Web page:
Here, we changed drivers to get fresh ones who had come from Kampala. We did not want dozing drivers. It is all right for passengers to doze and even snore.
It is fatal for drivers to doze. After changing the drivers at a school just outside Kigumba, we hit the Kigumba-Masindi road, which was good – no potholes and good murram, it seemed although it was at night. We drove for a short time on the excellent Kafu-Masindi road because it goes through Masindi town towards Hoima.
After the tarmac road, we entered on to the Masindi-Hoima-Kagadi- Kyenjojo road. Many sections of this road were very bad. Everything bad is there: corrugations, potholes, depressions, etc.
Yet not every section is bad. Some stretches are good or reasonable. However, by not dealing with the bad sections, the whole road becomes terrible.
Only those sections after Kagadi seemed to have been worked on. Otherwise, the road was very bad. By the time, we reached Kyenjojo at 0300 hours (3:00am), it had been quite an annoying experience.
This is a major road. Why should it be in such a condition? I need a plausible answer to this. Could one of the problems be the ‘cancer’, of using private contractors who consume so much money? Why doesn’t the Ministry of Works do these jobs itself so that our major cost is fuel, spare parts for the machinery and feeding for the staff in the fields? These staff can even stay in tents if we do not have money to keep them in hotels.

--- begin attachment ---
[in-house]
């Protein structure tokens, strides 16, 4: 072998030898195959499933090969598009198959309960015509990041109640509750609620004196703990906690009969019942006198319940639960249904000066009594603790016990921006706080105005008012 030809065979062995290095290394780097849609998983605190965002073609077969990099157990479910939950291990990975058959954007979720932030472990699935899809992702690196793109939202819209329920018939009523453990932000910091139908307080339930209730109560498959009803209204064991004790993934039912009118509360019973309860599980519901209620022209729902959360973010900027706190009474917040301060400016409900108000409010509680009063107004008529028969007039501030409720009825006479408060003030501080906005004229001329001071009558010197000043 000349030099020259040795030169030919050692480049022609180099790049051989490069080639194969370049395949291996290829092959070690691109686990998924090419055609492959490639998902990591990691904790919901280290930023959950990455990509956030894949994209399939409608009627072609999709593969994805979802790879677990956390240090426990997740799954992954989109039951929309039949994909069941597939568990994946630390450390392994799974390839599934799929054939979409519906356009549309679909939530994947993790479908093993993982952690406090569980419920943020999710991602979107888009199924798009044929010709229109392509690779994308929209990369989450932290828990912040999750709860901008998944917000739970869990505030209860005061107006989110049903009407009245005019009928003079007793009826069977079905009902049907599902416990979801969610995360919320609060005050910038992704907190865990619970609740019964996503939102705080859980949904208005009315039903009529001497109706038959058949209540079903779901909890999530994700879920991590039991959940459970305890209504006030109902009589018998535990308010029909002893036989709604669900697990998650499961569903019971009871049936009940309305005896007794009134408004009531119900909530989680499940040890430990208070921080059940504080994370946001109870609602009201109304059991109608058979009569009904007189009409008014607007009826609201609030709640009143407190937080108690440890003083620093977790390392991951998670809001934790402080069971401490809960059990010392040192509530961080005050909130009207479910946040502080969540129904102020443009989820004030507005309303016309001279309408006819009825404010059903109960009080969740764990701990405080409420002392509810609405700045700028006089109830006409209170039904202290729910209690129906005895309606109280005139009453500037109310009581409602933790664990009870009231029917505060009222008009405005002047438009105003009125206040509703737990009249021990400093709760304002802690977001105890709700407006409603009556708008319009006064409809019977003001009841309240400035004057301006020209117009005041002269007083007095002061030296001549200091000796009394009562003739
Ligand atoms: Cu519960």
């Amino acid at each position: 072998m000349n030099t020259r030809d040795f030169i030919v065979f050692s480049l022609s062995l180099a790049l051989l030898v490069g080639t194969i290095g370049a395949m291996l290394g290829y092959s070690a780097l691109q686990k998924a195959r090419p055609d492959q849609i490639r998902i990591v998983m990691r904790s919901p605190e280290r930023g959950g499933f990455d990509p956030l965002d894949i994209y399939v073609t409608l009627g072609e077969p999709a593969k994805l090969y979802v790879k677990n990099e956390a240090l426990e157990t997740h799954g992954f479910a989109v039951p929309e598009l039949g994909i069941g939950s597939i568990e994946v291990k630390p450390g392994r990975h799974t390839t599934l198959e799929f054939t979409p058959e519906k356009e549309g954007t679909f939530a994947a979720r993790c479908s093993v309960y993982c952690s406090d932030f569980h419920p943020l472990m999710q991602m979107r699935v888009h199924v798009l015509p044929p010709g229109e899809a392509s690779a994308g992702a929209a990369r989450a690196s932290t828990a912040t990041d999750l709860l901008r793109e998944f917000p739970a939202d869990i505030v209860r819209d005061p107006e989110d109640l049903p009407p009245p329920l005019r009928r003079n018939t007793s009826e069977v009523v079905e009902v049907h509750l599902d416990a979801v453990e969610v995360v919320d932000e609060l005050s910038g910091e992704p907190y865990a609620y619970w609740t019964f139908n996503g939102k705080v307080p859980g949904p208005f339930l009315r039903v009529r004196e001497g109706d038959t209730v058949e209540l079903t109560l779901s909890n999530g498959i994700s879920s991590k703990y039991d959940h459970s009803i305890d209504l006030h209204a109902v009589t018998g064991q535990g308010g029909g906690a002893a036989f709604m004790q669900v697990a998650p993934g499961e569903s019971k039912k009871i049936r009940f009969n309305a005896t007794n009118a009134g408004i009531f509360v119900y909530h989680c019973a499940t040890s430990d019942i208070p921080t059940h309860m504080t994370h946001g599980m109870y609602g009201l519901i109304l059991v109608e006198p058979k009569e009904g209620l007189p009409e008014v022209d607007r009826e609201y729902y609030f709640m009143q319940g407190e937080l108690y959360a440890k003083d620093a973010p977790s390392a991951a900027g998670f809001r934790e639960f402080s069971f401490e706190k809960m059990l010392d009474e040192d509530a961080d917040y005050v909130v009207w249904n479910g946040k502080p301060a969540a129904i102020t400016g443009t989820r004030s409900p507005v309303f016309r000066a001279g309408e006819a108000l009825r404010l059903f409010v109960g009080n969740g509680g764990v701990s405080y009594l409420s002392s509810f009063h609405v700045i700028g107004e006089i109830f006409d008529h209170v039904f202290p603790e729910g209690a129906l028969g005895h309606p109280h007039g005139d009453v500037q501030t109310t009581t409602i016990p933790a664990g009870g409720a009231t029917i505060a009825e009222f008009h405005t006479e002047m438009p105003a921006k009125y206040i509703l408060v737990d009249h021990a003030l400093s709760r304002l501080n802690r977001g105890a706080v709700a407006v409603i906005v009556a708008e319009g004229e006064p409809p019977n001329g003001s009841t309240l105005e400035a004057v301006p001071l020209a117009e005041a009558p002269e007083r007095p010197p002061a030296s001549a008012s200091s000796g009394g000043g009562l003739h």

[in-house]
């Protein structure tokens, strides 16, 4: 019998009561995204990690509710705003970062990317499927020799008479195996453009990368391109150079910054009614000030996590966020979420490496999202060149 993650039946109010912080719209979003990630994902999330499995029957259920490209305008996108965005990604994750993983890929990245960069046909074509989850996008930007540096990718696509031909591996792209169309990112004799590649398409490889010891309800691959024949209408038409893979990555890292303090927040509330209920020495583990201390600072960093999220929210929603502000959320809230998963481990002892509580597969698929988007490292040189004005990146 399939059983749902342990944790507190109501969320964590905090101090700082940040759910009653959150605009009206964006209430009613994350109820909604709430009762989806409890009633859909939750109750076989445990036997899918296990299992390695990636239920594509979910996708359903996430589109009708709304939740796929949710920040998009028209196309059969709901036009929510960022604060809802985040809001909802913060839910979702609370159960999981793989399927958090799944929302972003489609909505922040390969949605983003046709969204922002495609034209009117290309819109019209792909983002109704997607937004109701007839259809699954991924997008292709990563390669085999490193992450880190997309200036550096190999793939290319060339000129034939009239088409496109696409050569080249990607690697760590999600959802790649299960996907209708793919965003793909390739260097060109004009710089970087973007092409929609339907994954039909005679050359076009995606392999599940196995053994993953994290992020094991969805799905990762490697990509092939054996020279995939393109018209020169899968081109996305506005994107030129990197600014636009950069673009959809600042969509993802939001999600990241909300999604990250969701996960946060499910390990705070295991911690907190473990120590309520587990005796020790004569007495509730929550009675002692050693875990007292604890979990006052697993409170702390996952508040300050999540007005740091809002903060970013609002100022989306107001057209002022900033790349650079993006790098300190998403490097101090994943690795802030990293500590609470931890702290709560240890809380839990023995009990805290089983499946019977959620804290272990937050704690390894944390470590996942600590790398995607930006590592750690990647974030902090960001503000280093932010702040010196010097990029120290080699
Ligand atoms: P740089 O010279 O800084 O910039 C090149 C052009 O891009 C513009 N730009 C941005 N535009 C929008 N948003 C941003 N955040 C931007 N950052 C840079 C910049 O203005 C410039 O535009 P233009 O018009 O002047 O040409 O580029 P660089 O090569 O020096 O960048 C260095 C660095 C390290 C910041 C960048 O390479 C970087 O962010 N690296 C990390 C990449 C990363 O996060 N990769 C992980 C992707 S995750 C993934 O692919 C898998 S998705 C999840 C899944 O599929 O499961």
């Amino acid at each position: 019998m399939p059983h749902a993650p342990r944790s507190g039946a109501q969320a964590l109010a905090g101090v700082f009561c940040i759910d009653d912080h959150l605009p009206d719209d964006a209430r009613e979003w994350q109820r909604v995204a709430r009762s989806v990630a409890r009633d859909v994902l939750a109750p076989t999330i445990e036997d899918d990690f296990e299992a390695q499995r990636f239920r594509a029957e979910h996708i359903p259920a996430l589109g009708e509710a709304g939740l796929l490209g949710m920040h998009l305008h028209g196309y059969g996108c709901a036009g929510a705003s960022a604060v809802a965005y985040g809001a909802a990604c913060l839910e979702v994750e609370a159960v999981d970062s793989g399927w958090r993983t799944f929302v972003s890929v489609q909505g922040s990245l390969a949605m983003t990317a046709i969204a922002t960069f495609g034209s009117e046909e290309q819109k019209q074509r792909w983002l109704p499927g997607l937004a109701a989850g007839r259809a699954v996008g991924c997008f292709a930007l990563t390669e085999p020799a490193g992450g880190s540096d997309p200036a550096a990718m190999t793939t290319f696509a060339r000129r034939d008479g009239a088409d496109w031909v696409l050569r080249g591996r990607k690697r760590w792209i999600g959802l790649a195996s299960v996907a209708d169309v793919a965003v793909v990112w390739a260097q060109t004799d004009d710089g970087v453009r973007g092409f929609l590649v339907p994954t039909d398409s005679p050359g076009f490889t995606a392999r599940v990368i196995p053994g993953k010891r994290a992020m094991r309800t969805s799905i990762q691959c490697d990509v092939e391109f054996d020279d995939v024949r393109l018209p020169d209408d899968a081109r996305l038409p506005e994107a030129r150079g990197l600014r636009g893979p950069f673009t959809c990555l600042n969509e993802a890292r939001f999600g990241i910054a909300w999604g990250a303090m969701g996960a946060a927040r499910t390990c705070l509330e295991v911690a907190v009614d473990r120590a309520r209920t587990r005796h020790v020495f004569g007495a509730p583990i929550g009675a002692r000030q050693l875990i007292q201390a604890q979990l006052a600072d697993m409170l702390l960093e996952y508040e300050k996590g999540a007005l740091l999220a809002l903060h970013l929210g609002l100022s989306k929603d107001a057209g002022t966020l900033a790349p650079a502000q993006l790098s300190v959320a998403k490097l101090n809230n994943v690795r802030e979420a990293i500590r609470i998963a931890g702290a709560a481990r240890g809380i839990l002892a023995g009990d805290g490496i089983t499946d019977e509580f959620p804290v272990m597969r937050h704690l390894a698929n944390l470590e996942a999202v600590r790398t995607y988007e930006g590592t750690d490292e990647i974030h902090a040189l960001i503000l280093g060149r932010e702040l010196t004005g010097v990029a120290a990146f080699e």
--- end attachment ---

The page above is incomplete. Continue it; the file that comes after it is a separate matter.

UPDF stays in the grass-thatched huts (mama ingia pole). What is the responsibility of these groups to their parents and countrymen?
At Kyenjojo, we hit the excellent Kampala-Mubende-Fort Portal road, entered Fort Portal at 0400 hours (4.00am). We refueled our vehicles at Shell Fort Portal petro station, drove along the Kasese road, on to Katunguru road and turned off at the Mweya junction, arriving at Mweya Safari Lodge at 0630 hours. We had taken 13 and half hours to drive from Agago to Mweya, a distance of 642km or about 400 miles. If we had maintained a decent speed of 40 miles an hour, it would have taken us 10 hours to reach Mweya. We would have been there by 0300 hours (saa tisa za usiku).
Of course, this is a very conservative speed. We, however, could not, on account of the Lira-Obim sections and the entirety of Masindi-Hoima-Kagadi-Kyenjojo road – major roads but not attended to, to the chagrin of the citizens.
We give the Ministry of Works Uganda shillings 1.2 trillion per annum. This is a lot of money. It may not be enough. However, that cannot be the main problem. It seems the main problems are poor planning, lack of careful use of scarce resources, lack of supervision and banishment of corruption.
How can a budget of Shs 1.2 trillion per annum fail to work on Masindi-Hoima-Kagadi-Kyenjojo road? Which murram road is more important than this one in the country? – A road linking the North and South of Uganda?
The fact that such a road is in such a bad state raises serious questions about the integrity of the planners in that area. If the main direction roads were well maintained and it was only the subsidiary ones that had a problem, then, one could credibly talk of resources.
Finally, I need a functional supervisory system by the Ministry of Works staff overseeing the so-called Central Government roads. As for Local Government roads, we are going to equip each district with a road unit so that they work on their roads by direct labour, without the parasitic contracts.
There are what we call zones in the NRM structure. These are the old colonial districts: Kigezi, Ankole, Tooro, Bunyoro, Masaka, Mubende, Mengo, Busoga, Bugisu, Sebei, Bukedi, Lango, Acholi, Karamoja, West Nile, Madi, Kampala and Teso. Can you not establish a supervisor in each of these zones so that she /he supervises all the Central Government roads in the zone?
I need a response to this.
Yoweri K. Museveni